Re­cruit­ing can of­ten be a road­block be­cause many em­ploy­ers don’t know where to start. The good news is ev­ery prov­ince has lo­cal em­ploy­ment-sup­port or­ga­ni­za­tions that will work with you to un­der­stand your or­ga­ni­za­tion’s hu­man-re­sources needs and pro­vide best prac­tices for hir­ing and cre­at­ing di­verse work­places. Plus, they can help to link you up with great tal­ent.


Em­ploy­ment dur­ing our youth helps build our skills and con­fi­dence for our fu­ture jobs and ca­reers. Young work­ers with dis­abil­i­ties are at a dis­ad­van­tage in to­day’s econ­omy be­cause they have less ex­pe­ri­ence to draw on and more com­pe­ti­tion. This is a missed op­por­tu­nity for busi­nesses be­cause young work­ers bring cu­rios­ity, in­no­va­tion and en­thu­si­asm to our tal­ent pool that is hard to repli­cate. Con­sider where young work­ers may be a good fit for your or­ga­ni­za­tion and re­view ap­pli­cants ac­cord­ingly.


Make it clear on your job post­ings that you are an em­ployer who val­ues di­ver­sity and re­cruits peo­ple with dis­abil­i­ties. Then, re­view ré­sumés care­fully. Young work­ers with dis­abil­i­ties may have less paid-work ex­pe­ri­ence on their ré­sumé than peers with­out dis­abil­i­ties, but these out­stand­ing young work­ers with dis­abil­i­ties have honed their strengths and skills in other ways. These youth have likely had to over­come more ob­sta­cles, demon­strat­ing re­siliency on a reg­u­lar ba­sis. In ad­di­tion, con­sider an ex­pe­ri­en­tial com­po­nent in your re­cruit­ment process or paid-job tri­als as a start­ing place. Many tal­ented in­di­vid­u­als are bet­ter do­ers than talk­ers and may be dis­ad­van­taged in in­ter­views.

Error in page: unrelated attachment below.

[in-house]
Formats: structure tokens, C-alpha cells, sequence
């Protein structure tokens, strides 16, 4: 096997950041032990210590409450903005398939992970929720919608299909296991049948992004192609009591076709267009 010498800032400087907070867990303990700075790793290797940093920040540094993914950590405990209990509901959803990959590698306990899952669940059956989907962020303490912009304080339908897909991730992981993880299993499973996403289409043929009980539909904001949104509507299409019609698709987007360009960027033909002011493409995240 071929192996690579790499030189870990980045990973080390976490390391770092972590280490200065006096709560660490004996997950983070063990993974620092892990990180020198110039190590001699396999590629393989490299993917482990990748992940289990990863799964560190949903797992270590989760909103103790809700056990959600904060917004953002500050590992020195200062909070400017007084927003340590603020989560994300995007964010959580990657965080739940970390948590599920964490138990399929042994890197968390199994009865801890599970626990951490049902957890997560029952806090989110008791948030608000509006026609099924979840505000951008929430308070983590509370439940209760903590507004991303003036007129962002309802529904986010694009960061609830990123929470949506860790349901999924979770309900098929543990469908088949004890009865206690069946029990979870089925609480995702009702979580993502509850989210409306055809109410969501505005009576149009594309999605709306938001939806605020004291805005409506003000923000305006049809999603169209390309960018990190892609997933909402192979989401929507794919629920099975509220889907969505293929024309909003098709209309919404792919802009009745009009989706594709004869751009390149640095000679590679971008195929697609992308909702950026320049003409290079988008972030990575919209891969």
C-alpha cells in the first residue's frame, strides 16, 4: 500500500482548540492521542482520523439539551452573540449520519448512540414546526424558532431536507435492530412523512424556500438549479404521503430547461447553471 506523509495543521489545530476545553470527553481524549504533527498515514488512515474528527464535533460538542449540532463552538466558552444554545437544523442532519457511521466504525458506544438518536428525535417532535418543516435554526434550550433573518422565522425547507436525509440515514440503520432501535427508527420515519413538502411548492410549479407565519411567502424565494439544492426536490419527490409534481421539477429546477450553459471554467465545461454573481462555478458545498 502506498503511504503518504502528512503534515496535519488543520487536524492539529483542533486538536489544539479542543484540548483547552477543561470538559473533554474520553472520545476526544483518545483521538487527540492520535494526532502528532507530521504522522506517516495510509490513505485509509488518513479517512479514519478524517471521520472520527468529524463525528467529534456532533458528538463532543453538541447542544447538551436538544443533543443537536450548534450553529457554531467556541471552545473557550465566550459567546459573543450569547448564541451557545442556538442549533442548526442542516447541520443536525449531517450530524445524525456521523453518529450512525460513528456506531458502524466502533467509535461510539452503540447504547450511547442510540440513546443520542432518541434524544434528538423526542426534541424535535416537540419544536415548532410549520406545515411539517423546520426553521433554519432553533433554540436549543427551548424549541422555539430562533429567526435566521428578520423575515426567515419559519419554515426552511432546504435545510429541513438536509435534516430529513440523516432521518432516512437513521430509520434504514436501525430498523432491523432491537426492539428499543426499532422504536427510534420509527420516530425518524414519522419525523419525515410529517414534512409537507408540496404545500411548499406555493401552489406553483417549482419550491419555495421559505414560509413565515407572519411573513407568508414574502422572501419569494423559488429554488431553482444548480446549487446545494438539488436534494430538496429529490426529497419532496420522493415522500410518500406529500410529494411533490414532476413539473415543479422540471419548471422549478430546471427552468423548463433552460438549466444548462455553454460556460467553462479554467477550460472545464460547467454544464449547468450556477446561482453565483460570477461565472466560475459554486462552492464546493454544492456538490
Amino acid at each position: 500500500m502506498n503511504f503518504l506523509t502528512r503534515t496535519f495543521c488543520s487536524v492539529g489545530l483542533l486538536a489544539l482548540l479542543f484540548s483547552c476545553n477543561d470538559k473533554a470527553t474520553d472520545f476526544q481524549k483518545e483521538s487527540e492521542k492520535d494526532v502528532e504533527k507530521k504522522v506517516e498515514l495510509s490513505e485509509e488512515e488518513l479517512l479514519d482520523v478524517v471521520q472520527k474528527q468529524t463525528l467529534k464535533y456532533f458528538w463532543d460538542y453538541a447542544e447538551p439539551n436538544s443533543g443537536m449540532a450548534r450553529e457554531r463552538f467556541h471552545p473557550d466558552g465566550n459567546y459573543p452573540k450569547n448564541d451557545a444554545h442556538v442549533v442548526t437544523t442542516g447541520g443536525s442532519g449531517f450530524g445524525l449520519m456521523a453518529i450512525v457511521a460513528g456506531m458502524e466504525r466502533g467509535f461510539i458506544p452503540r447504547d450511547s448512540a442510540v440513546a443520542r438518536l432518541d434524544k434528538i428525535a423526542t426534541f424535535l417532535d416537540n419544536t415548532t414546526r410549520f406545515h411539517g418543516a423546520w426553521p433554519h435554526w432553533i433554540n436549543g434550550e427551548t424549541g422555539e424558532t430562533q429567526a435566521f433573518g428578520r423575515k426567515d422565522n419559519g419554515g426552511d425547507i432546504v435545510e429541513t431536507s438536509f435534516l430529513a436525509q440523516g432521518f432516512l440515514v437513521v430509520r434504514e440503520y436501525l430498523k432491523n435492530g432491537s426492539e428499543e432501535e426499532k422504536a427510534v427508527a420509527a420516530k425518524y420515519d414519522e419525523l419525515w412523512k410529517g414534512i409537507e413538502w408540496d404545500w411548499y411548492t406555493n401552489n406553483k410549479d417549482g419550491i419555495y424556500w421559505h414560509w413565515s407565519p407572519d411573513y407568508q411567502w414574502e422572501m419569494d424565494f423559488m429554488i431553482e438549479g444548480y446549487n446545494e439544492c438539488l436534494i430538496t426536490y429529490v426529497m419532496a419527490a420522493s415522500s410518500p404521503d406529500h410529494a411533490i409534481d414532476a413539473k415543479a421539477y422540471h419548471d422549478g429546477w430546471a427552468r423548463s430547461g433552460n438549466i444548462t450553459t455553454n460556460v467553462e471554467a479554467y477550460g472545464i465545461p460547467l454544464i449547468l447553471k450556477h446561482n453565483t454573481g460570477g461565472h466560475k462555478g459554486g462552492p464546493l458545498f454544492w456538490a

Cre­ate a cul­ture of ac­cep­tance by estab­lish­ing or­ga­ni­za­tional guide­lines that pro­vide ac­commo- da­tions to sup­port a va­ri­ety of em­ploy­ees and ac­tively en­gage work­ers in di­ver­sity top­ics through lunch-and-learns or blogs to en­cour­age aware­ness and dis­cus­sion. Teach staff about dis­abil­ity, re­spect­ful lan­guage and of­fer tips and tools to help the whole team suc­ceed. Then mea­sure your progress by reg­u­larly sur­vey­ing work­ers to ex­plore their sat­is­fac­tion with your poli­cies and en­cour­age feed­back to im­prove the work­place for every­one.


Last but not least, cel­e­brate the unique­ness of all your em­ploy­ees.

By tak­ing even small steps to­ward cre­at­ing a work­place cul­ture that cel­e­brates di­ver­sity, you demon­strate the im­por­tance of rec­og­niz­ing the unique con­tri­bu­tions of all em­ploy­ees and set the right tone for our fu­ture work force. Just imag­ine, if ev­ery em­ployer in Canada hired at least one per­son with a dis­abil­ity, more than one mil­lion peo­ple would be able to ap­ply their tal­ents to our busi­nesses and econ­omy.

Ex­ec­u­tives, ed­u­ca­tors and hu­man-re­sources ex­perts con­trib­ute to the Lead­er­ship Lab se­ries. Find more sto­ries at­reers.